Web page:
8. Zeta1127 Force Ghost

    Member Since:
    Sep 2, 2012
    star 4
    Controlled magic without wands is an advanced skill, but not impossible to master.
  9. Rogue_Follower Manager Emeritus

    Member Since:
    Nov 12, 2003
    star 6
  10. Revanfan1 Chosen One

    Member Since:
    Jun 3, 2013
    star 6
    Fives has that snarl down pat, doesn't he?
  11. Gamiel Force Ghost

    Member Since:
    Dec 16, 2012
    star 5
    Can you dig it up and quote the description of the Kilian Ranger. I want to know how one is described outside of the RPG book. bitte
    Last edited by Gamiel, Aug 29, 2014
  12. patchworkz7 Force Ghost

    Member Since:
    Mar 26, 2004
    star 4

    IIRC, it was pretty much a close description of how the character was depicted in the RPG book. I think she just went off that look and described the coat and odd weapon. Sorry, I just put some of my stuff in storage as we're repainting the apartment. ISTR it's in the same passage where they take note of Hallena Devis as standing out because of her skin colour and attitude.

    I think she kept it vague...sort of "if you want it to be one that was the intent but nobody is wedded to it", because Altis was the sort who would pick up random Force users and just chat. It's a nice easter egg, but vague enough that if people wanted to ignore it because of question of how/why one would be there they could.

    I wonder if I can convince Coop into letting me write an article about Altis being Rabbi Hillel to Yoda's/Old Jedi Order's Rabbi Shammi.

    I wish things like Luke's divergence from OJO teachings* were covered more in the books and material that came out after the PT movies. I think it was sorta clear that thanks to Palpatine destroying so much of the OJO's teachings, it ended up being the smaller academies that Luke drew from for his inspiration for how to train his Order. The recon of Altis being a tolerated separate school of thought along with the Corellian Jedi and the Alamas Council is pretty interesting. I would have liked to have seen those sorts of divides explored more, in the same way I'd liked to have seen more darksiders than just Sith explored.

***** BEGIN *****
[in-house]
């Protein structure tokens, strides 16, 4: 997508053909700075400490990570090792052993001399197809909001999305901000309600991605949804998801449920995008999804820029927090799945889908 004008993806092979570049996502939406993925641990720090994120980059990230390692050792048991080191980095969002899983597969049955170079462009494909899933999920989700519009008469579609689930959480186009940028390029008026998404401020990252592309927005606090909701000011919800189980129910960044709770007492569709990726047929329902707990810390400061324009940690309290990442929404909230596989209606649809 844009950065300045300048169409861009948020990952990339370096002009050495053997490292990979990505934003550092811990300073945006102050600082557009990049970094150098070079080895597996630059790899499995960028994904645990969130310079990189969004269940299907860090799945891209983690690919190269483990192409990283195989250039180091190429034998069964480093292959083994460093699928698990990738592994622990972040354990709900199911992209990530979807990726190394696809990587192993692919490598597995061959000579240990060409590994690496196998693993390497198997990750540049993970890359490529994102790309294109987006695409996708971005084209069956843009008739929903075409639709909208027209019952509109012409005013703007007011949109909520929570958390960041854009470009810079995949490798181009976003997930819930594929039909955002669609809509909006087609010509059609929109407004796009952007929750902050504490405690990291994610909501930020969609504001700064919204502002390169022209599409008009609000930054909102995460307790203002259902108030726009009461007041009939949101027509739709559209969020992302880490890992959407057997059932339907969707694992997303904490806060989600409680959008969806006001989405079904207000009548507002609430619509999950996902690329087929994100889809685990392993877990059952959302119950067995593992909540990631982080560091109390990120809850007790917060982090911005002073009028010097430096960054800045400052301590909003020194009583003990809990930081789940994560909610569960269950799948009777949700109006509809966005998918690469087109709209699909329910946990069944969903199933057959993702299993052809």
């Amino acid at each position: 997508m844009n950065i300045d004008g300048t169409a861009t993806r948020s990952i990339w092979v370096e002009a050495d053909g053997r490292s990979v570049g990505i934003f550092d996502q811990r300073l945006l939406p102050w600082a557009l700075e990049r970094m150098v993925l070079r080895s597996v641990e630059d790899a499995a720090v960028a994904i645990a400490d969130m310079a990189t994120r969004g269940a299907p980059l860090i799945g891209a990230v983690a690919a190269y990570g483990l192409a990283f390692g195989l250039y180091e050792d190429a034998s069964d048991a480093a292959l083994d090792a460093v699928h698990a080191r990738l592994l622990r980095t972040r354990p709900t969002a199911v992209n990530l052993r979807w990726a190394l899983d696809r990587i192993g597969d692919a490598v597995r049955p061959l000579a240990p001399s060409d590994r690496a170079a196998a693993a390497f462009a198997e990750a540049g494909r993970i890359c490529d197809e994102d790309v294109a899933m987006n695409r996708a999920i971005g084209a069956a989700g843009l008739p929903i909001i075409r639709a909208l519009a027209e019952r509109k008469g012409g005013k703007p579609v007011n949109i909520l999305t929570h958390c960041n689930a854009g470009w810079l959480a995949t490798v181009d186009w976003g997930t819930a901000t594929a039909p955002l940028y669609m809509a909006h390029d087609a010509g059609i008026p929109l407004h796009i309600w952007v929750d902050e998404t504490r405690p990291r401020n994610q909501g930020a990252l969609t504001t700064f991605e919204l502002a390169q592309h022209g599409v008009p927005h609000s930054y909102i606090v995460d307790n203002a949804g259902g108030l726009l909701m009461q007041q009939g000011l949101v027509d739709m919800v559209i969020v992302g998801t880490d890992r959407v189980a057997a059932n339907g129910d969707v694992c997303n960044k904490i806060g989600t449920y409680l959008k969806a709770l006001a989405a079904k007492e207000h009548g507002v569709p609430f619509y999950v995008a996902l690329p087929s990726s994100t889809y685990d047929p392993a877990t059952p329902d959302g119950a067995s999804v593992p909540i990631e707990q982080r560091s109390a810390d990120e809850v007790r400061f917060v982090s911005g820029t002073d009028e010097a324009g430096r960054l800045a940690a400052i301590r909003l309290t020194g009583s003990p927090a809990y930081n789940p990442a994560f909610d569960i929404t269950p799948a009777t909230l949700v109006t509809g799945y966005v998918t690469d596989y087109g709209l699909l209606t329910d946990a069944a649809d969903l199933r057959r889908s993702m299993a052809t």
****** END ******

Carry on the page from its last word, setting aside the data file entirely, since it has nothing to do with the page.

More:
*One of the more frustrating things from the fallout of the PT movies was that Luke somehow started becoming more inflexible and it felt like there was a sense of making his Order more...I don't know how to explain it, but in the early Bantam days and even into NJO it felt like Luke's Order was more of a loose connection of force users who stood for what was right simply because they had been trained by Luke and they were Jedi. It seemed like once the PT came out the authors began to make them more dogmatic and less flexible.
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  13. Gamiel Force Ghost

    Member Since:
    Dec 16, 2012
    star 5
    So the description was based on Adi Granov's illustration?
    No problem, I am thankful for what I can get.
  14. patchworkz7 Force Ghost

    Member Since:
    Mar 26, 2004
    star 4

    That was Adi Granov? I'm used to his more painted looking work. Yes, the same illustration that I believe Wook is using *goes to check* Yeah, I think that's the only illustration of them ever. It's the description of the jacket that's part of the tip-off.
  15. Gamiel Force Ghost

    Member Since:
    Dec 16, 2012
    star 5
    Thanks and to bad. I really don't like Granov's design and had hoped she had used something else to describe/hint at a kilian ranger.
  16. Gorefiend Chosen One

    Member Since:
    Oct 23, 2004
    star 5
  17. Iron_lord Chosen One

    Member Since:
    Sep 2, 2012
    star 7
    Apparently they're on a planet - Mesarian, in the Outer Rim, rather than a ship:

    p378 of 501st: